“Give the wealthiest Americans a tax cut and history suggests they will save the money rather than spend it.” That’s the latest piece of argumentation against the Republicans’ & corporate Democrats’ push for an extension on the Bush era tax cuts for all Americans, or more specifically, not only the people who really need them, but also the wealthiest people in America.
The general thesis, predicated by research from Moody’s Analytics Inc., asserts that the spending patterns and habits of the wealthiest Americans–namely the top 5 percent–are directly linked to the overall performance of the stock market, not adjustments in their income tax rate.
New research aside, let’s not forget about how the Bush tax cuts were paid for originally; with borrowed money! It truly disappoints me how our leaders–mostly from the right–can spend so much time attacking government spending while conveniently avoiding 5 minutes of an honest discussion about how America pays for tax cuts, but my disappointment speaks to a lack of public awareness and a media culture we almost never can count on.
Shockingly, over a month ago, even Alan Greenspan expressed that he gets the fact that the extension for the super rich is unhealthy & fiscally irresponsible. According to the Huffington Post, Greenspan was on “Meet the Press” when he expressed the following, “I’m very much in favor of tax cuts but not with borrowed money and the problem that we have gotten into in recent years is spending programs with borrowed money, tax cuts with borrowed money. And at the end of the day that proves disastrous. My view is I don’t think we can play subtle policy here.”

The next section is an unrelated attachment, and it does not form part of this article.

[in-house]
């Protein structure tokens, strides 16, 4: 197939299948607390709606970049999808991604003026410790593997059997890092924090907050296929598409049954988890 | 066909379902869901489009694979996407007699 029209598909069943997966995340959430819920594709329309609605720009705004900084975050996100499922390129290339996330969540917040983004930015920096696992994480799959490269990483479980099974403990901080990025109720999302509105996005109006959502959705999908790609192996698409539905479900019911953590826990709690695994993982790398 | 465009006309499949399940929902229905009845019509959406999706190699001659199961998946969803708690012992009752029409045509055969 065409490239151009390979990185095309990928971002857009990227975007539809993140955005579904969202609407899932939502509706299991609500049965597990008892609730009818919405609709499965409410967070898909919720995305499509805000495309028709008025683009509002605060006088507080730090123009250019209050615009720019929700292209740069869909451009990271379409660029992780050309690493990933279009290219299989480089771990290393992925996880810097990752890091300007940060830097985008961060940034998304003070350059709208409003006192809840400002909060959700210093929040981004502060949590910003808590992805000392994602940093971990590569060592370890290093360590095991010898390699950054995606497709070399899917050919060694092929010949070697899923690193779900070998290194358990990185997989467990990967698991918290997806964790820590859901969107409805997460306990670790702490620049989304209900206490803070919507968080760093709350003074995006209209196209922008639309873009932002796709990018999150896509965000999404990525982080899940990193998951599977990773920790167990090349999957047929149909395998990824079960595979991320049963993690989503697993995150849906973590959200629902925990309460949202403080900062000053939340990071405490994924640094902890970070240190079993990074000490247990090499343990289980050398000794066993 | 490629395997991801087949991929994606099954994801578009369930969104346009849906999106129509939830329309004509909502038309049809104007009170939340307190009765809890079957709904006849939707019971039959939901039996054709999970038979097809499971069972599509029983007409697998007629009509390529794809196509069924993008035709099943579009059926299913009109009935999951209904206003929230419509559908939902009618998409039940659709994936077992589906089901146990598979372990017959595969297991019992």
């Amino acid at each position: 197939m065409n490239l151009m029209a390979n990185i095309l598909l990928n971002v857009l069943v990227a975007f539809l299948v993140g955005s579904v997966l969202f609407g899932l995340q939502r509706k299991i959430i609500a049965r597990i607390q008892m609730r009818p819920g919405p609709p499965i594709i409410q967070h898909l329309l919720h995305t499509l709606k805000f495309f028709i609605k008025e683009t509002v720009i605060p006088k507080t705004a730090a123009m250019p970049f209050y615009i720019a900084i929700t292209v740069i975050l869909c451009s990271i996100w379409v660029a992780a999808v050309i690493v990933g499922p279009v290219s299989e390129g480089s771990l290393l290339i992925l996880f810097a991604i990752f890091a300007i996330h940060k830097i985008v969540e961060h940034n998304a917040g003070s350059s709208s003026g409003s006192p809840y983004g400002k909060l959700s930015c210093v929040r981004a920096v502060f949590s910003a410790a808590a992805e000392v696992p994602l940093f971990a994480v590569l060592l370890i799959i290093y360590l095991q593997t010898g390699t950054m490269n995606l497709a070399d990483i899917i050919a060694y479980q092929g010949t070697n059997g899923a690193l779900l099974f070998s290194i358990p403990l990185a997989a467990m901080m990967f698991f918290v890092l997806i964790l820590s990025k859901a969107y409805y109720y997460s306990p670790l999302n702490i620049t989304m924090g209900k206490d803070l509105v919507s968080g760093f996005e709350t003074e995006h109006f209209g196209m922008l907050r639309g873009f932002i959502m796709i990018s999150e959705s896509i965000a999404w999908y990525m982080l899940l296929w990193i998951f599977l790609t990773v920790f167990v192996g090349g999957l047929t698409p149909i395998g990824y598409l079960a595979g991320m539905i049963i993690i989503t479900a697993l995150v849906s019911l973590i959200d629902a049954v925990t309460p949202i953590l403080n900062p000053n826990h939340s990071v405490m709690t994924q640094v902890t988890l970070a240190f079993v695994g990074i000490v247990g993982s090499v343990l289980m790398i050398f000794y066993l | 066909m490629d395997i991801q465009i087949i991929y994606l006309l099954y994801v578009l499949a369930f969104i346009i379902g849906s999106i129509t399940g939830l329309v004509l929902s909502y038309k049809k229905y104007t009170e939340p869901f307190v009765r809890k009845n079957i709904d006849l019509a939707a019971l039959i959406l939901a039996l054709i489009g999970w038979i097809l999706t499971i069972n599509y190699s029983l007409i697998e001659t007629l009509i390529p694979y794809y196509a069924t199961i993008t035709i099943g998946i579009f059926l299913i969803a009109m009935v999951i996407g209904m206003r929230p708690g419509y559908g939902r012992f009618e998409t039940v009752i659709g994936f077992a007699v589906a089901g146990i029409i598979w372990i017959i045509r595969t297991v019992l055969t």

Or maybe you’re more likely to be shocked & disturbed by another finding which shows that provided only the middle class tax cuts ($250,000 or less a couple, $200,000 or less an individual) are extended, the rich will still make out disproportionately.
“This is because the 2001 tax law’s reductions in the lower tax brackets benefit not only people whose incomes fall within the lower brackets but also those whose incomes exceed those brackets. In fact, high-income people actually receive much larger benefits in dollar terms from the so-called “middle-class tax cuts” than middle-class people do.”
The study further clarifies that the top 2 percent of American households will receive much more money from tax cuts even if the cuts approved by Congress are said to exist only to positively impact the middle class.
So what do we do? Well, for one, we should adjust the insidiously convoluted tax bracket calculation from above that allows for such inequity in our society, but let’s face it, that’s not going to happen before Congress comes to a decision on the tax cuts extension. So, until then, we need to pick our battles, fire our congressional representatives if they extend the blatant tax cuts for the wealthy, and use the much needed revenue from the tax hike on the wealthy–despite the unfairness in regards to income proportionality as was mentioned before– “for aid to the states, extensions of unemployment insurance benefits and tax credits favoring job creation. Dollar for dollar, each of these measures would have about three times the impact on GDP as continuing the Bush tax cuts.” I think the Washington Post has the right idea in mind.